After his latest start, it’s even harder to imagine New York Mets pitcher Matt Harvey finding a team willing to offer him a major league contract in 2018. Can he turn things around?
Harvey had everything going for him a few years ago. He was one of the team’s most popular players. Injuries struck and he hasn’t been the same ever since. In fact, he’s been only a fraction of the pitcher he was in those early seasons.
Even at the start of this season, it looked like Harvey had a good chance at staying in the rotation. Even with the logjam of starting pitchers, he looked ahead of Zack Wheeler and Steven Matz. Wheeler hasn’t pitched enough to earn extra inches on his leash and appears to be someone capable of shifting to the bullpen a lot easier. In Matz’s case, he’s a lefty and we all know how badly the Mets’ bullpen needs another one of them.
Unfortunately, Harvey has been the worst starting pitcher for the Mets in April. At 0-2 with a 6.00 ERA only someone with OCD can appreciate, the end looks very nigh.
Matt Harvey’s Future
This year, the Mets will keep Harvey. I don’t see them releasing him unless things get really ugly off the field. We know this is a frugal organization. They would much rather turn Harvey into a dangerous relief weapon than give up on him completely and pay him to leave.
More from Rising Apple
- NY Mets Free Agent Retrospective: Daniel Murphy becomes an enemy
- NY Mets: 1 major award you didn’t realize the team has never won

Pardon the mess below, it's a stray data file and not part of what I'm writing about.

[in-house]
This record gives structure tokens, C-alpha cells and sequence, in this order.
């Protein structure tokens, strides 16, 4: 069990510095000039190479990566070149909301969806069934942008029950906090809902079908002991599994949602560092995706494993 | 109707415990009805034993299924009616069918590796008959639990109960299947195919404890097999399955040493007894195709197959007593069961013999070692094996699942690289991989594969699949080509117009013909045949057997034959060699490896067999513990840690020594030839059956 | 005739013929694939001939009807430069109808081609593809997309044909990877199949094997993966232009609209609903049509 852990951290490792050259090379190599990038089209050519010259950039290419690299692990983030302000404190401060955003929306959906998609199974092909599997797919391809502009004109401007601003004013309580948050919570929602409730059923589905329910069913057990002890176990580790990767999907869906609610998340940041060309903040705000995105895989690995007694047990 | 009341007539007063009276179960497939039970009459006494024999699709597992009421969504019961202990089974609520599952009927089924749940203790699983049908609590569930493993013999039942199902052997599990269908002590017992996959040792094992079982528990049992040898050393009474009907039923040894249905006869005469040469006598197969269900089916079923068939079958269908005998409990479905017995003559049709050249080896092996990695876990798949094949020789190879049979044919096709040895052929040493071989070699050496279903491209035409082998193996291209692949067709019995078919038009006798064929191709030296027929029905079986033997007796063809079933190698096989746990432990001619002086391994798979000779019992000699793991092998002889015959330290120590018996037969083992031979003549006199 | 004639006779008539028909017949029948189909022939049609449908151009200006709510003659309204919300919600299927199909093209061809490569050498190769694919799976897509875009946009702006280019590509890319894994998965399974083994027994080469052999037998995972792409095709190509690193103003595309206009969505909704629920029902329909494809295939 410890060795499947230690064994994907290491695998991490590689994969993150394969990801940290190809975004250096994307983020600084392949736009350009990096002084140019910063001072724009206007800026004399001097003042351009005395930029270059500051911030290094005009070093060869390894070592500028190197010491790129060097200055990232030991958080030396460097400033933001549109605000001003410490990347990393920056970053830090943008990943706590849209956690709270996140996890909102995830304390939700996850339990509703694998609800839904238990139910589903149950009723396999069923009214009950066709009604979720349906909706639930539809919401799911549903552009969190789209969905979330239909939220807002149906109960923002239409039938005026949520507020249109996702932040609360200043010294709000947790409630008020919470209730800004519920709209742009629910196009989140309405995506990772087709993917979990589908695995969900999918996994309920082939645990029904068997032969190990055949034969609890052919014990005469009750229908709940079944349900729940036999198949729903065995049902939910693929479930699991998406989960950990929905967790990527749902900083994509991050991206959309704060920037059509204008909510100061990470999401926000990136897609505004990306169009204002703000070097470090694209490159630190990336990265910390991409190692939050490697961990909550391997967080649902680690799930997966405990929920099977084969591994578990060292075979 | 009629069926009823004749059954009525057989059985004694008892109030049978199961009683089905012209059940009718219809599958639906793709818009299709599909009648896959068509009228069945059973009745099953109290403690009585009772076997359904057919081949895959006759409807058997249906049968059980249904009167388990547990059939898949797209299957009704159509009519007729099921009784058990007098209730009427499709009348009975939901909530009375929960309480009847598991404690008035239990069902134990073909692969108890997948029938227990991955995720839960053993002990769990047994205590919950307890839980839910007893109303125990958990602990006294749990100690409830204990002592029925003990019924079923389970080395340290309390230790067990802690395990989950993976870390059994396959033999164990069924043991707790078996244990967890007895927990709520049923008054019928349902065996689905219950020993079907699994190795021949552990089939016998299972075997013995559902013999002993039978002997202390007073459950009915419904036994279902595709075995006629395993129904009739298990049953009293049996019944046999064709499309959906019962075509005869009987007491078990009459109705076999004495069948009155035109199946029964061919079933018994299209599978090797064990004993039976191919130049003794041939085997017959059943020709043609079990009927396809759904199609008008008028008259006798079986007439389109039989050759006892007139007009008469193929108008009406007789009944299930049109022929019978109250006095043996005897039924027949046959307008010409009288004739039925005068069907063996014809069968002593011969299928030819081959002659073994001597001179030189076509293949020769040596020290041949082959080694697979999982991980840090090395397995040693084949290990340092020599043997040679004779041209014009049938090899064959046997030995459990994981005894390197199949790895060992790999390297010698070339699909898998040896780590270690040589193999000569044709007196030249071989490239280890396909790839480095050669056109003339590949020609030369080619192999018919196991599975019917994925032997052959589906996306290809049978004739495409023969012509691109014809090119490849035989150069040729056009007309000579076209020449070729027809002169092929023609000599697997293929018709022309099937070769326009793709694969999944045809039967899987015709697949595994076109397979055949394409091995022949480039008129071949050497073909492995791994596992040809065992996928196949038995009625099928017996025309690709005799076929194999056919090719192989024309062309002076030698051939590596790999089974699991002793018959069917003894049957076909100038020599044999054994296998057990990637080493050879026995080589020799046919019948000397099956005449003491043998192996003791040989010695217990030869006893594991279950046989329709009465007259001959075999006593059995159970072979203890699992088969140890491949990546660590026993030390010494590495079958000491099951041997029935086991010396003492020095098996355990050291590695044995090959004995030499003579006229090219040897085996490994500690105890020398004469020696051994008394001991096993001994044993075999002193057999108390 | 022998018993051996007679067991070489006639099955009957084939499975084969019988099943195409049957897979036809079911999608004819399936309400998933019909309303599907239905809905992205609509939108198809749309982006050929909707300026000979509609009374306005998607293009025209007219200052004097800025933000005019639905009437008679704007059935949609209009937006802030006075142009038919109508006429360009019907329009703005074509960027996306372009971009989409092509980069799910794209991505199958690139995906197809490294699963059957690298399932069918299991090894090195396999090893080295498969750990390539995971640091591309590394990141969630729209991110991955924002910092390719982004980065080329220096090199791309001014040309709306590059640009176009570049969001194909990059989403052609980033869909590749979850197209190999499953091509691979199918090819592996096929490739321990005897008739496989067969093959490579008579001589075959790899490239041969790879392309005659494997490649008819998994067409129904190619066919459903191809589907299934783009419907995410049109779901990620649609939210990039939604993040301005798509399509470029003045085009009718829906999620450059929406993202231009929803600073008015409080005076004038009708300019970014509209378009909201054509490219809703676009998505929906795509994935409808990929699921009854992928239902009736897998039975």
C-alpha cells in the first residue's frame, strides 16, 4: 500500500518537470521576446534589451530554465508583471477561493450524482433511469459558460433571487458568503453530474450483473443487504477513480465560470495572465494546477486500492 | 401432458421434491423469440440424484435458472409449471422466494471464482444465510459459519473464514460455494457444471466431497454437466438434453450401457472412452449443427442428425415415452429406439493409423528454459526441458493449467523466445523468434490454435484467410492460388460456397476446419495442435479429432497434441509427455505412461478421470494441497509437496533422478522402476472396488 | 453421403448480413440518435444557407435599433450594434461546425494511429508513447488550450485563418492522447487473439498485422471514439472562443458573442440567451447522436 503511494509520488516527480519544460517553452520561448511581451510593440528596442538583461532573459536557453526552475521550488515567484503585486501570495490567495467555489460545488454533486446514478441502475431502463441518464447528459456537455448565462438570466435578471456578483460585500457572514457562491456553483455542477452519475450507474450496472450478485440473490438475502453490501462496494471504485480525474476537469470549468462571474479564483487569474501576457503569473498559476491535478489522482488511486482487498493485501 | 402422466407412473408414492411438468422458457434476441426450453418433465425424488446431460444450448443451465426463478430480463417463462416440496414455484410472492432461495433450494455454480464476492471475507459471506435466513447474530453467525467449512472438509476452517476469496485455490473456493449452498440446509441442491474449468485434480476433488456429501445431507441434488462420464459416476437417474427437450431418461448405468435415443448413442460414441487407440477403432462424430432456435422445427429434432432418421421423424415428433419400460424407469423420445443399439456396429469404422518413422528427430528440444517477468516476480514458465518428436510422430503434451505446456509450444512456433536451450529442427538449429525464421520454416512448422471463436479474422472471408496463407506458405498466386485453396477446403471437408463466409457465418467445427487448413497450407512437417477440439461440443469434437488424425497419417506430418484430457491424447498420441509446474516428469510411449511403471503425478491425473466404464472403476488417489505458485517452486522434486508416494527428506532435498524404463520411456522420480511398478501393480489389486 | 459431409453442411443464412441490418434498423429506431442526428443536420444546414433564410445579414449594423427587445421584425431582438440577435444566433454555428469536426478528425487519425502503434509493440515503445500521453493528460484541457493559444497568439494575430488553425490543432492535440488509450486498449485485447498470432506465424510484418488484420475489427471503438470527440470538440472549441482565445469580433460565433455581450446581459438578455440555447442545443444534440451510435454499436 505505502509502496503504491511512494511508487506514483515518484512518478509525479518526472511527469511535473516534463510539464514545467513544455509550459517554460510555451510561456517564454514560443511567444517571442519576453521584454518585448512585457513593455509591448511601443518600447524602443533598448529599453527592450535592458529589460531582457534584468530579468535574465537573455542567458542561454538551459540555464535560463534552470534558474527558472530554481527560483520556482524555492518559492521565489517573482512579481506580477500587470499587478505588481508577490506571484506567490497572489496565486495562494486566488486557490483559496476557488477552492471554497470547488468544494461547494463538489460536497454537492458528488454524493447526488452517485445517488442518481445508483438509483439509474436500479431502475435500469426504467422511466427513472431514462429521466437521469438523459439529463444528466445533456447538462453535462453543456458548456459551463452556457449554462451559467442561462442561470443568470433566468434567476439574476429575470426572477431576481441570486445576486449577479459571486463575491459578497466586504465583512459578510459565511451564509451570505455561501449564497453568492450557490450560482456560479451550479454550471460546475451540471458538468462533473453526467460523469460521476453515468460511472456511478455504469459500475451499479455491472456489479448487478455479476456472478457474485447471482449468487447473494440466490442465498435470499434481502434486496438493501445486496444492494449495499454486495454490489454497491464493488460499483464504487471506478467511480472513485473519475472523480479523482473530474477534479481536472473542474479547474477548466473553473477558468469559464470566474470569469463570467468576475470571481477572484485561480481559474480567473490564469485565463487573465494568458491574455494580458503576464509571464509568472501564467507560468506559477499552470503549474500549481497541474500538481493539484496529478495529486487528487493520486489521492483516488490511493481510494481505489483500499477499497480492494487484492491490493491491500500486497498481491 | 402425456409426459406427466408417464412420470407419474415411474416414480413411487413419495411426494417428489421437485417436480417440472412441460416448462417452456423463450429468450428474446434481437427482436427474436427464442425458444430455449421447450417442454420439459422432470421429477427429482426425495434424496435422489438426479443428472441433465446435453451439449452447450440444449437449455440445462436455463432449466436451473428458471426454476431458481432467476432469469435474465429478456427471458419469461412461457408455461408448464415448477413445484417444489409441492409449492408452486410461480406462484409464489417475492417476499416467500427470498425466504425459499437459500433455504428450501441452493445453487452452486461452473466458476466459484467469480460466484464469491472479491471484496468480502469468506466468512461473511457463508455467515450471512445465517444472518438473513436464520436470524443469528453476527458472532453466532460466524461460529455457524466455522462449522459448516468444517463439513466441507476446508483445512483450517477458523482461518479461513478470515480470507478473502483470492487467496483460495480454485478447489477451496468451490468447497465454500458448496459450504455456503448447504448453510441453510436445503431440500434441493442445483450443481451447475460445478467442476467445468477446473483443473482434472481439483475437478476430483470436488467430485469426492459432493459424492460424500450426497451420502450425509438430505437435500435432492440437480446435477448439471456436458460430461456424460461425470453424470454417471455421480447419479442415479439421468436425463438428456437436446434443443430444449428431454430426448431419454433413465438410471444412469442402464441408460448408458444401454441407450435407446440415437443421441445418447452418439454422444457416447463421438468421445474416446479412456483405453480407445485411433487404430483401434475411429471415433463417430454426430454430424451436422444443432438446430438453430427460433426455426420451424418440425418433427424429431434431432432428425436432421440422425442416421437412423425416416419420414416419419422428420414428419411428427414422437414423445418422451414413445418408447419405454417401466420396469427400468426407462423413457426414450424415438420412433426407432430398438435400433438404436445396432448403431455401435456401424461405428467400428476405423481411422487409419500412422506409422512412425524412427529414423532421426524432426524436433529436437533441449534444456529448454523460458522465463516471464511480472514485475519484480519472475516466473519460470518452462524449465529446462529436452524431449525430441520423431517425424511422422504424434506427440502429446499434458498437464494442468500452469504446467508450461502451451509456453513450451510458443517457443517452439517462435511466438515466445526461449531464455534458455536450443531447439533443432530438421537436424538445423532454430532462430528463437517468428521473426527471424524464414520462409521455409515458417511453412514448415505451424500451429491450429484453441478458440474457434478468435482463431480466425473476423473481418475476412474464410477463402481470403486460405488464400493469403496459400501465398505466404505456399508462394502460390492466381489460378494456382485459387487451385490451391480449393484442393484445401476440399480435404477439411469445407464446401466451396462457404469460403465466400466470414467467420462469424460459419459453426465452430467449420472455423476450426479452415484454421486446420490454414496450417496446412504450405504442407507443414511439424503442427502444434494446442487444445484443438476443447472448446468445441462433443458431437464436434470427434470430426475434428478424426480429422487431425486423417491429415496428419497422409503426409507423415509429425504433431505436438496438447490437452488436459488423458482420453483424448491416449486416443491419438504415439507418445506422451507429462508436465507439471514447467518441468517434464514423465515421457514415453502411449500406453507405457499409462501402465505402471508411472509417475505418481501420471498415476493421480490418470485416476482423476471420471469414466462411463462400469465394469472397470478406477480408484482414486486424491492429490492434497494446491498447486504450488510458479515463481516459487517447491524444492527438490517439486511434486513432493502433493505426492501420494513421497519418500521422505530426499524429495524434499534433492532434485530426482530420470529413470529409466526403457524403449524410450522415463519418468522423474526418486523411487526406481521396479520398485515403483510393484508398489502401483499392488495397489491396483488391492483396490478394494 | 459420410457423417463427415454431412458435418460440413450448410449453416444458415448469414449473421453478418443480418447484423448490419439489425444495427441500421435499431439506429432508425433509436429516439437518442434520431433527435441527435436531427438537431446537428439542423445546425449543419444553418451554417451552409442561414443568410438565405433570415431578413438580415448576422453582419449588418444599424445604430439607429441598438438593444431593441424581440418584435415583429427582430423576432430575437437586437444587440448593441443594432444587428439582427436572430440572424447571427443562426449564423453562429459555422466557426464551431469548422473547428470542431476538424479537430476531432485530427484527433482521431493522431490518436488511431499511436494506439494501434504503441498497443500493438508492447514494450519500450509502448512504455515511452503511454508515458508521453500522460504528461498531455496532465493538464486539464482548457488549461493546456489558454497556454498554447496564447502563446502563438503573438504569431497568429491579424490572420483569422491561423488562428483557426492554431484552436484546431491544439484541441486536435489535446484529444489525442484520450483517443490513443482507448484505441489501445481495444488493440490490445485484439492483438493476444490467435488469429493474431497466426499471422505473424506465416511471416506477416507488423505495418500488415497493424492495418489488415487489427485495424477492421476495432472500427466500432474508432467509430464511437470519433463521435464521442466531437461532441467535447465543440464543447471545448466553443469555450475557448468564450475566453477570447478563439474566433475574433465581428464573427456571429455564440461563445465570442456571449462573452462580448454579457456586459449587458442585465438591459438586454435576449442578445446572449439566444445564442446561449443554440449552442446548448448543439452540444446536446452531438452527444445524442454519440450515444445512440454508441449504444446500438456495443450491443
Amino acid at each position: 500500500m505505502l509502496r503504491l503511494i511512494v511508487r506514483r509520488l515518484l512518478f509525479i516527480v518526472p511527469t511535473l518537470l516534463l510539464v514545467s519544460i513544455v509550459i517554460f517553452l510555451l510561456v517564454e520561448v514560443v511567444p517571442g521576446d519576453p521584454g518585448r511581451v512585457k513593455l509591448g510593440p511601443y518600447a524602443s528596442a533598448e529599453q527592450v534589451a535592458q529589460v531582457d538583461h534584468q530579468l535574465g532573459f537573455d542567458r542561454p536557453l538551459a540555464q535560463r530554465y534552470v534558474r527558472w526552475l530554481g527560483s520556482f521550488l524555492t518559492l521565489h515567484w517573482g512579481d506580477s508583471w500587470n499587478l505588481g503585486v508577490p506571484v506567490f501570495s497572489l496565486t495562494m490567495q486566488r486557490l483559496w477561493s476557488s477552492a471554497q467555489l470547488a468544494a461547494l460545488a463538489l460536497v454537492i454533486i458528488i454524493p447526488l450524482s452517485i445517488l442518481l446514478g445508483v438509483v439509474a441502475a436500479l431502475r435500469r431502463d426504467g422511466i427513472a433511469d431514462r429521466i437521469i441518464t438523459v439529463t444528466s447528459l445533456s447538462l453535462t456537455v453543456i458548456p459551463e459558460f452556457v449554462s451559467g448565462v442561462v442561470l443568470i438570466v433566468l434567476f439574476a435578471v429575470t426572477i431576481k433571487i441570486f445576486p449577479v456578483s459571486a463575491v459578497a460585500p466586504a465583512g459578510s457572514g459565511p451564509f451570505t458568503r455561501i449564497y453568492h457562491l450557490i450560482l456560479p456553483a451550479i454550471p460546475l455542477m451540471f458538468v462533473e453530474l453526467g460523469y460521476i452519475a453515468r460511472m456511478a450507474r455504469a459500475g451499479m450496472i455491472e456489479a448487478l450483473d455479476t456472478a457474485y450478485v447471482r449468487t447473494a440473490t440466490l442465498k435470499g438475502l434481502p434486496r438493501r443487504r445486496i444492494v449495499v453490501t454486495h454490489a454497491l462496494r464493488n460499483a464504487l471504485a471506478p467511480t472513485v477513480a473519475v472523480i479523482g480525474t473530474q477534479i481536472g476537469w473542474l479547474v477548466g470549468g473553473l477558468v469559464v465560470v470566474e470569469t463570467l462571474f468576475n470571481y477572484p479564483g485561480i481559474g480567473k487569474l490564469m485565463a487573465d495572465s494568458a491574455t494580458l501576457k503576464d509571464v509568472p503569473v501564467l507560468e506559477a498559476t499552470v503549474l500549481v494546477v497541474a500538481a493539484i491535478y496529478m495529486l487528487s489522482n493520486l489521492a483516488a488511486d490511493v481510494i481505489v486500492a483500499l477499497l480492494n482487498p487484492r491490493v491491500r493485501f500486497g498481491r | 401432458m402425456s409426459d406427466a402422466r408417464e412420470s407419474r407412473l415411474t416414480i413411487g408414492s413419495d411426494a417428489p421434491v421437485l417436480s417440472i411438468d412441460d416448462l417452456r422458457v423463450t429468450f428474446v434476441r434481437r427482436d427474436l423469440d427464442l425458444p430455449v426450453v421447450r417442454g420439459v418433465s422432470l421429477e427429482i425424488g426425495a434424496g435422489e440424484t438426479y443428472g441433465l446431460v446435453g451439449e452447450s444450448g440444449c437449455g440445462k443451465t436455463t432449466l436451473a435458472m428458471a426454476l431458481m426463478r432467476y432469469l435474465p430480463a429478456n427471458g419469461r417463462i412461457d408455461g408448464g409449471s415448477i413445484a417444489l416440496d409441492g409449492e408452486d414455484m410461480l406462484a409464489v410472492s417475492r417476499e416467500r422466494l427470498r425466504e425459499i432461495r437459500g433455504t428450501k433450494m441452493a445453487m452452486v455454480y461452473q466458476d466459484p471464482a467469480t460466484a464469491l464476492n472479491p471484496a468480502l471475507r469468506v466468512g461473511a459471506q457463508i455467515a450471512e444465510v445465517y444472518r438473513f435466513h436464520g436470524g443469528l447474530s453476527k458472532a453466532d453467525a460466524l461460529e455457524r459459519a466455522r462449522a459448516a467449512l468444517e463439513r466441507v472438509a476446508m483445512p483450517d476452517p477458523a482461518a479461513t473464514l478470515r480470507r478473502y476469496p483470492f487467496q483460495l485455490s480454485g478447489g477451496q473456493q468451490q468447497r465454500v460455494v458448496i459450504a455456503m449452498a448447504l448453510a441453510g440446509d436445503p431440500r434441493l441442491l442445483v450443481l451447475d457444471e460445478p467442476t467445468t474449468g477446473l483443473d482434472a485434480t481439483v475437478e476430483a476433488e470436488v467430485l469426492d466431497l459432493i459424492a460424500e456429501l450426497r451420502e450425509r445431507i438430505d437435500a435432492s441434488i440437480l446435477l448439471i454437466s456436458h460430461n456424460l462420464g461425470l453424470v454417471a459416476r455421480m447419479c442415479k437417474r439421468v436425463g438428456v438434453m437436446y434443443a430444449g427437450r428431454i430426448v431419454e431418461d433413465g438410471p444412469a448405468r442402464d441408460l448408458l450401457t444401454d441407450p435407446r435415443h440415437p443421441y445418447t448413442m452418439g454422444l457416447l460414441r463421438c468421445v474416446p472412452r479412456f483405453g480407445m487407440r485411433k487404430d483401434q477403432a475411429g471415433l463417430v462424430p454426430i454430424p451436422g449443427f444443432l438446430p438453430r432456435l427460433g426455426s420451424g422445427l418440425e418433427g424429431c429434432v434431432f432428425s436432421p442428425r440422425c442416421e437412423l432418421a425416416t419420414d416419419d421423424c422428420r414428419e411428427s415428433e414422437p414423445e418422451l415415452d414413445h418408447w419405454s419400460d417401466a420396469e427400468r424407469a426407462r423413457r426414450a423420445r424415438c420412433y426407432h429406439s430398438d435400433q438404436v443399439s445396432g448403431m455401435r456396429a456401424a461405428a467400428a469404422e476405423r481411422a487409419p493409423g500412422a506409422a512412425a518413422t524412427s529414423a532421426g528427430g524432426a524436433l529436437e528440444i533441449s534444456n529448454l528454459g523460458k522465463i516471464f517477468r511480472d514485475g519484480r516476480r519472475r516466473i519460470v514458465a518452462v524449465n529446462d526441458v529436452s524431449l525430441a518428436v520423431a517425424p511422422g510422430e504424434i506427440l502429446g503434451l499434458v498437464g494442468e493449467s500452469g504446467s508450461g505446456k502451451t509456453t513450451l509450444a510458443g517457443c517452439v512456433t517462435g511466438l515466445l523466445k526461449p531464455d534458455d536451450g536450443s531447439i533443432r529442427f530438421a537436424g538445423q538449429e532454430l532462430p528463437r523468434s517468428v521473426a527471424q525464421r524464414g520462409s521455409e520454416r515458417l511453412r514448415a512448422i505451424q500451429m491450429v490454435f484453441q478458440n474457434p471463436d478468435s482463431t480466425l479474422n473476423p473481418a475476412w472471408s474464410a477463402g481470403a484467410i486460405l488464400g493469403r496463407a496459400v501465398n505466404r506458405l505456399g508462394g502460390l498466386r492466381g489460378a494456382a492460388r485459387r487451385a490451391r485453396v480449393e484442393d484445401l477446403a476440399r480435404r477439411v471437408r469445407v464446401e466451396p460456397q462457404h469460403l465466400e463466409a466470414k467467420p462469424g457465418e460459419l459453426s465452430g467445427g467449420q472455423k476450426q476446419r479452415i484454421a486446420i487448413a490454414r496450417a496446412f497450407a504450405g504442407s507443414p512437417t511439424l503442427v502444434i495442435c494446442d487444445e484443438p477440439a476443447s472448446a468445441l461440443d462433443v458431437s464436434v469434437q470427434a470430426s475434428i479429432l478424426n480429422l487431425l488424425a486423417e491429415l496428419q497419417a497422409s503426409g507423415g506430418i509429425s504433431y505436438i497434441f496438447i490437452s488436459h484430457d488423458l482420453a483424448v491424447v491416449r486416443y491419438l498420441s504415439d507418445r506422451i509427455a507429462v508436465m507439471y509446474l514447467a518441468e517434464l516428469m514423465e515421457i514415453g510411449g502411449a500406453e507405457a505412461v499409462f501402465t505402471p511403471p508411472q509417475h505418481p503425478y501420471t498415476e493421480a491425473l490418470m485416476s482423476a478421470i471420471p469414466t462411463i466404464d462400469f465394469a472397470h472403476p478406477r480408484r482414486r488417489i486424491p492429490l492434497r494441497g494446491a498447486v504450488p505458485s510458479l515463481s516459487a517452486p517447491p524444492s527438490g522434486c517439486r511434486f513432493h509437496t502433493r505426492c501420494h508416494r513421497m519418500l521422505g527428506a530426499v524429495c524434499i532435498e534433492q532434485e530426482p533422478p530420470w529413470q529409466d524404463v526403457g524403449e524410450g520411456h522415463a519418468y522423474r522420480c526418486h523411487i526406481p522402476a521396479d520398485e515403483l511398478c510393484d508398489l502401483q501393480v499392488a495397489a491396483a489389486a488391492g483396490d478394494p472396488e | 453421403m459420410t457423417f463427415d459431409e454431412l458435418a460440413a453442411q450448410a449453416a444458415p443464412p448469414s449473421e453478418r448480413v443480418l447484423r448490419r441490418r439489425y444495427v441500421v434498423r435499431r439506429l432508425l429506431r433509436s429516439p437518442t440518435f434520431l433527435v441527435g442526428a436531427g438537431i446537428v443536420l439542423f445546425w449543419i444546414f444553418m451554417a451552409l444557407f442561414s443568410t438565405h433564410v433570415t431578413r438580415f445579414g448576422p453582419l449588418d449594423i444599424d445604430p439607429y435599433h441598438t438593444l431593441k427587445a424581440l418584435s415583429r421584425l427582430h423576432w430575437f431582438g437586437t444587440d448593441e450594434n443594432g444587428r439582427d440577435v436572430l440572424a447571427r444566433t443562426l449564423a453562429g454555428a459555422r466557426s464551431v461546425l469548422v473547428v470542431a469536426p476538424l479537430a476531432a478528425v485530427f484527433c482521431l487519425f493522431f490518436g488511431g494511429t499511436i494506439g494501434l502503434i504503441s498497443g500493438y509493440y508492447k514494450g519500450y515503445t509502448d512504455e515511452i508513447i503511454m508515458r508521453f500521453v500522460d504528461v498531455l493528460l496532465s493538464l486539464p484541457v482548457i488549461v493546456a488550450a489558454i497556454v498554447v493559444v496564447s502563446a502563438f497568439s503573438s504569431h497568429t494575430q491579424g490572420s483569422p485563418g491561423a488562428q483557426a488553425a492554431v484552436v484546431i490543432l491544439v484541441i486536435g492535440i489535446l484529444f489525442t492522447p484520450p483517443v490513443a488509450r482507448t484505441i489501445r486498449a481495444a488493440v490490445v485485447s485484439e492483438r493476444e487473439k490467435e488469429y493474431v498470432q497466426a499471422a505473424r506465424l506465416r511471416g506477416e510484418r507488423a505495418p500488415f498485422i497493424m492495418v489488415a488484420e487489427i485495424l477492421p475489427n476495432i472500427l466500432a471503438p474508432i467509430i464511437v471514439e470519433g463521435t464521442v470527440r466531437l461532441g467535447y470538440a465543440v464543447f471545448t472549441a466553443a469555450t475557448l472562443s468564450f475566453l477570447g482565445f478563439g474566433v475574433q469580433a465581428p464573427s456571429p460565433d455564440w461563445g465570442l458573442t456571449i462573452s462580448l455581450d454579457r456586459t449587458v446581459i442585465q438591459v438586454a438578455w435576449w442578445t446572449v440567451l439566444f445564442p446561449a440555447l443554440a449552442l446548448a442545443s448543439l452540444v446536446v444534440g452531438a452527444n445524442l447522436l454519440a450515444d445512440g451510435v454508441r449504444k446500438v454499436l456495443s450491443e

- NY Mets: Trade market for starting pitchers feels non-existent
- NY Mets prospect Eric Orze has the stuff to become a future closer
- NY Mets Rumors: 1 big threat to steal 2 Flushing free agents
Next season is when things get real interesting. I can’t imagine the Mets inviting him back, leaving Harvey to fend for himself in free agency. When he does go out into the open world looking for a new home, it’s unlikely that the first deal he signs is a contract of the MLB variety.
Last winter, many quality players settled on minor league deals. Some did turn it into a major league contract due to performance or need for the team. Harvey has a better chance of doing the latter.
Harvey is entering Tim Lincecum territory and I do see his career turning out much like the former Cy Young winner.
At first, Lincecum was reluctant to transform into a relief pitcher. A failed comeback attempt with the Los Angeles Angels changed that which allowed The Freak an opportunity to compete for a job in the Texas Rangers’ bullpen. Injuries have put that on hold for now.
Some may argue that a team like the Tampa Bay Rays or Oakland Athletics would willingly pay Harvey $1 million to start for them in 2019. Would he accept such a small amount so soon? Moreover, why would they even want him?
Harvey is a risk that even on a bad team would take away innings from the kids. He’s in the pit of misery right now and no matter how much Dilly Dilly’ing he does, climbing out of it will take more than a year.
Want your voice heard? Join the Rising Apple team!
There’s a lot more Harvey needs to prove until I’m convinced he belongs in the major leagues. Though I do believe he has many big league innings left in him, I’m not so sure he gets his chance in 2019.